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Astroglial Responses to Amyloid-Beta Progression in a Mouse Model of Alzheimer's Disease.

Molecular imaging and biology (2018-01-04)
Malin Olsen, Ximena Aguilar, Dag Sehlin, Xiaotian T Fang, Gunnar Antoni, Anna Erlandsson, Stina Syvänen
ABSTRACT

Alzheimer's disease (AD) is a neurodegenerative disorder characterized by amyloid-beta (Aβ) deposition, hyperphosphorylation of tau, and neuroinflammation. Astrocytes, the most abundant glial cell type in the nervous system, respond to neurodegenerative disorders through astrogliosis, i.e., converting to a reactive inflammatory state. The aim of this study was to investigate how in vivo quantification of astrogliosis using positron emission tomography (PET) radioligand deuterium-L-[11C]deprenyl ([11C]DED), binding to enzyme monoamine oxidase-B (MAO-B) which is overexpressed in reactive astrocytes during AD, corresponds to expression of glial fibrillary acidic protein (GFAP) and vimentin, i.e., two well-established markers of astrogliosis, during Aβ pathology progression. APPArcSwe mice (n = 37) and wild-type (WT) control mice (n = 23), 2-16-month old, were used to investigate biomarkers of astrogliosis. The radioligand, [11C]DED, was used as an in vivo marker while GFAP, vimentin, and MAO-B were used to investigate astrogliosis and macrophage-associated lectin (Mac-2) to investigate microglia/macrophage activation by immunohistochemistry of the mouse brain. Aβ and GFAP levels were also measured with ELISA in brain homogenates. The intrabrain levels of aggregated Aβ and reactive astrocytes were found to be elevated in APPArcSwe compared with WT mice. GFAP and vimentin expression increased with age, i.e., with Aβ pathology, in the APPArcSwe mice. This was not the case for in vivo marker [11C]DED that showed elevated binding of the same magnitude in APPArcSwe mice compared with WT mice at both 8 and 16 months. Further, immunohistochemistry indicated that there was limited co-expression of MAO-B and GFAP. MAO-B levels are increased early in Aβ pathology progression, while GFAP and vimentin appear to increase later, most likely as a consequence of abundant Aβ plaque formation. Thus, [11C]DED is a useful PET radioligand for the detection of changes in MAO-B at an early stage of AD progression but does not measure the total extent of astrogliosis at advanced stages of Aβ pathology.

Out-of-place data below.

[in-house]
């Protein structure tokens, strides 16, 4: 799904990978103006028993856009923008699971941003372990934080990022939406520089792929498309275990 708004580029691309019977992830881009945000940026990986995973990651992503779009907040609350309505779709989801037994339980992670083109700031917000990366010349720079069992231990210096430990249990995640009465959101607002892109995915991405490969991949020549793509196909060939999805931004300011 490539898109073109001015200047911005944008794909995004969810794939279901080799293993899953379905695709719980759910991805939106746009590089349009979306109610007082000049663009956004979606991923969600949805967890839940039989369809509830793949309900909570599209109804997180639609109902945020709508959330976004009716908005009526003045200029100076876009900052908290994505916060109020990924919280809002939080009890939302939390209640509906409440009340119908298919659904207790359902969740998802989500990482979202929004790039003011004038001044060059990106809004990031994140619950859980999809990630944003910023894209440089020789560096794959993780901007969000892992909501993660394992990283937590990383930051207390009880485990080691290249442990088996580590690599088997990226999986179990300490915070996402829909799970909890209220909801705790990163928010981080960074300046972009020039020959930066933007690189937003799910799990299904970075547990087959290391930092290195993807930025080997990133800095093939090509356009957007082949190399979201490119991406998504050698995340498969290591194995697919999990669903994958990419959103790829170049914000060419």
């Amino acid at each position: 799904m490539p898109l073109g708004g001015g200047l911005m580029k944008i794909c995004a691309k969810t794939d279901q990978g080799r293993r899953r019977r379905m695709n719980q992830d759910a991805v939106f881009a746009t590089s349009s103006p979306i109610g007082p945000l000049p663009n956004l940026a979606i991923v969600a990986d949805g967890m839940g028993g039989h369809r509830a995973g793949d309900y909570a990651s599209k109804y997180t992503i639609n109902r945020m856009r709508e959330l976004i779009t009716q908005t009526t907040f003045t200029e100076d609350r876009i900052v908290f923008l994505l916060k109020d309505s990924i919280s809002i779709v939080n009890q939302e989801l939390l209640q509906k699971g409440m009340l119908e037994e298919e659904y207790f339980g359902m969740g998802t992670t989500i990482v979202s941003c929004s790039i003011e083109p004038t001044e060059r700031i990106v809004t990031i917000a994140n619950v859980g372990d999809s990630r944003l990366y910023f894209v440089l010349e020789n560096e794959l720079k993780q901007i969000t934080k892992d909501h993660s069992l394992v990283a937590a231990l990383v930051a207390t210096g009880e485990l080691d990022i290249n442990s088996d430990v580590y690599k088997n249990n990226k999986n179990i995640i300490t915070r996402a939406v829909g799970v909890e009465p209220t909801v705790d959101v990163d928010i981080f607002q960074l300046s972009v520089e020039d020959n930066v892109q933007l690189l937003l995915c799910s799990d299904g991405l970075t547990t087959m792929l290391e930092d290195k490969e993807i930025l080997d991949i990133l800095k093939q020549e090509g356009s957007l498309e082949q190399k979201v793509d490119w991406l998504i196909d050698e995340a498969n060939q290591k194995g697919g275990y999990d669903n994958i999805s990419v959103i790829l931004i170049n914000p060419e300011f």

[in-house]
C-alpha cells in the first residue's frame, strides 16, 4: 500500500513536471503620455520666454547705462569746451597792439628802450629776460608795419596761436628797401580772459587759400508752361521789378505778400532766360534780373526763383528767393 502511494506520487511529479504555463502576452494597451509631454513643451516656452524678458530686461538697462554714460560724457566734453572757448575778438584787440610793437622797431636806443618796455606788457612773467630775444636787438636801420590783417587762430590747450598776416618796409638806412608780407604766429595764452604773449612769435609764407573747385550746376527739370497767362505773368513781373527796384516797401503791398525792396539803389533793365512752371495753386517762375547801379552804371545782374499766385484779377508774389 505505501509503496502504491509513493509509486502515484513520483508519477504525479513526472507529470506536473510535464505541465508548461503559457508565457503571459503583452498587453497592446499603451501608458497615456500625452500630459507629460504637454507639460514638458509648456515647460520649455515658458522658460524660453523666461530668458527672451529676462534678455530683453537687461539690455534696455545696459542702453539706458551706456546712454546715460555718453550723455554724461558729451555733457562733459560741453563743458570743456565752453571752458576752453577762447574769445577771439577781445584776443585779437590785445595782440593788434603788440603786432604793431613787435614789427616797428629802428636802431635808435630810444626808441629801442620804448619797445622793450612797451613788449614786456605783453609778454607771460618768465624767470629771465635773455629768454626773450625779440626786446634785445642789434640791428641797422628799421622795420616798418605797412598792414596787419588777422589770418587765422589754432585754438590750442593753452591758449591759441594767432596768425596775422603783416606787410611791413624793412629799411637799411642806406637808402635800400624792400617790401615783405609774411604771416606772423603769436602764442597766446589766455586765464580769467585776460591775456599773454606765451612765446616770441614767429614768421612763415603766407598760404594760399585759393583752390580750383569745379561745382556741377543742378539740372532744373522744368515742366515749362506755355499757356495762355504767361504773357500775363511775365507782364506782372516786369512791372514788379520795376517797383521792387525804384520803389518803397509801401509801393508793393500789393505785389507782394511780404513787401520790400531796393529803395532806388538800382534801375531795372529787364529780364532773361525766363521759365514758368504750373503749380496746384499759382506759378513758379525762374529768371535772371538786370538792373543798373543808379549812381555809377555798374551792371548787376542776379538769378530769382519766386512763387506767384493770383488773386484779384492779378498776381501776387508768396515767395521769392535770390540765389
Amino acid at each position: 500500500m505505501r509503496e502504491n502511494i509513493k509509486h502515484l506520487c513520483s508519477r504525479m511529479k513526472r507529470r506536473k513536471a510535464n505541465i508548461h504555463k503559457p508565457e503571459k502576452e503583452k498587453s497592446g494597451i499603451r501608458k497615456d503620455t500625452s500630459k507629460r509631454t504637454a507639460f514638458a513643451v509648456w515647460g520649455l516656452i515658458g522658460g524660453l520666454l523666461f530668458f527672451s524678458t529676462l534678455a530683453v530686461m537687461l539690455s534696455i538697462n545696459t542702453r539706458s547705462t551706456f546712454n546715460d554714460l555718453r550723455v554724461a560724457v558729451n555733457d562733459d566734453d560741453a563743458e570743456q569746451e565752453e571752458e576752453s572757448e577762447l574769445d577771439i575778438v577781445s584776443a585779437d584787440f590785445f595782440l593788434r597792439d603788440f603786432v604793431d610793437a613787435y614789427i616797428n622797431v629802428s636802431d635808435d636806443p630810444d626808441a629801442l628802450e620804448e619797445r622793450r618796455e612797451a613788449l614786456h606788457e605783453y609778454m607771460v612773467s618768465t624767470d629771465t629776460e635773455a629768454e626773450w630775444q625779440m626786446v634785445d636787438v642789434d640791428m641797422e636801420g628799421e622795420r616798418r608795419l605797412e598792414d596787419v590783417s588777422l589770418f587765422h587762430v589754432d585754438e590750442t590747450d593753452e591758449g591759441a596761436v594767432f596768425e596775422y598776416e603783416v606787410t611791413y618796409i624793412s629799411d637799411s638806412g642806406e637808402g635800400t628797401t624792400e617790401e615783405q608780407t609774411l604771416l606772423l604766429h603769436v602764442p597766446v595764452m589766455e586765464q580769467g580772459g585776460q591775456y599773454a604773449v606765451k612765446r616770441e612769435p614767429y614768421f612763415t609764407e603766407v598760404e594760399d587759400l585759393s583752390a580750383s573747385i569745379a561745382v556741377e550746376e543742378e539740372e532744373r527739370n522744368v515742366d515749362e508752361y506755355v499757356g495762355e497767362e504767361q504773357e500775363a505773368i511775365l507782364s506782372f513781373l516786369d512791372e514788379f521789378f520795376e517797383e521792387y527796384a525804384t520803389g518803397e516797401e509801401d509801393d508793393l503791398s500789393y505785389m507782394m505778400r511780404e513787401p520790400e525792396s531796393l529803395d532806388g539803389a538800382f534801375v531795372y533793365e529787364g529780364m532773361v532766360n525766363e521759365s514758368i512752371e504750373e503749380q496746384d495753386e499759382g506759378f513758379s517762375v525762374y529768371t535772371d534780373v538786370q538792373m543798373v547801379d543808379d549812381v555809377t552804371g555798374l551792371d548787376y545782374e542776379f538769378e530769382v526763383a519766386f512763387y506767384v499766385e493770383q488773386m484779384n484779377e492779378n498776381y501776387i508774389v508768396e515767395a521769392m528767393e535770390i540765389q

MATERIALS
Product Number
Brand
Product Description

Sigma-Aldrich
Anti-Vimentin Antibody, serum, Chemicon®
Sigma-Aldrich
Monoclonal Anti-Glial Fibrillary Acidic Protein (GFAP) antibody produced in mouse, clone G-A-5, ascites fluid
Sigma-Aldrich
Anti-MAOB antibody produced in rabbit, Prestige Antibodies® Powered by Atlas Antibodies, affinity isolated antibody, buffered aqueous glycerol solution